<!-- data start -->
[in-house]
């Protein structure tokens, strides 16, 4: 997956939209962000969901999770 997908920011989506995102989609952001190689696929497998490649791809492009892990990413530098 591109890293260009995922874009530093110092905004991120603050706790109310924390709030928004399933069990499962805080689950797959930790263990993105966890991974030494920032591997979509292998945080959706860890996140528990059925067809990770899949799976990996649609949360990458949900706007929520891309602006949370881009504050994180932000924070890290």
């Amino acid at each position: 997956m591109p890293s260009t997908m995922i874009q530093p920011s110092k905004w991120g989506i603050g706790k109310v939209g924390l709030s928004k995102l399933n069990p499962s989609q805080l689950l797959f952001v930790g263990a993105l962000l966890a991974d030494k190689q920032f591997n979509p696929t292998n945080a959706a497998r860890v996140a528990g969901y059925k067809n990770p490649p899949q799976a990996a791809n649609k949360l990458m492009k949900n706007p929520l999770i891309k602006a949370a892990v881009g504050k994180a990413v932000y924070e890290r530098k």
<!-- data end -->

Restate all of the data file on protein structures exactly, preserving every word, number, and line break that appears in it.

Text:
[in-house]
């Protein structure tokens, strides 16, 4: 997956939209962000969901999770 997908920011989506995102989609952001190689696929497998490649791809492009892990990413530098 591109890293260009995922874009530093110092905004991120603050706790109310924390709030928004399933069990499962805080689950797959930790263990993105966890991974030494920032591997979509292998945080959706860890996140528990059925067809990770899949799976990996649609949360990458949900706007929520891309602006949370881009504050994180932000924070890290």
């Amino acid at each position: 997956m591109p890293s260009t997908m995922i874009q530093p920011s110092k905004w991120g989506i603050g706790k109310v939209g924390l709030s928004k995102l399933n069990p499962s989609q805080l689950l797959f952001v930790g263990a993105l962000l966890a991974d030494k190689q920032f591997n979509p696929t292998n945080a959706a497998r860890v996140a528990g969901y059925k067809n990770p490649p899949q799976a990996a791809n649609k949360l990458m492009k949900n706007p929520l999770i891309k602006a949370a892990v881009g504050k994180a990413v932000y924070e890290r530098k």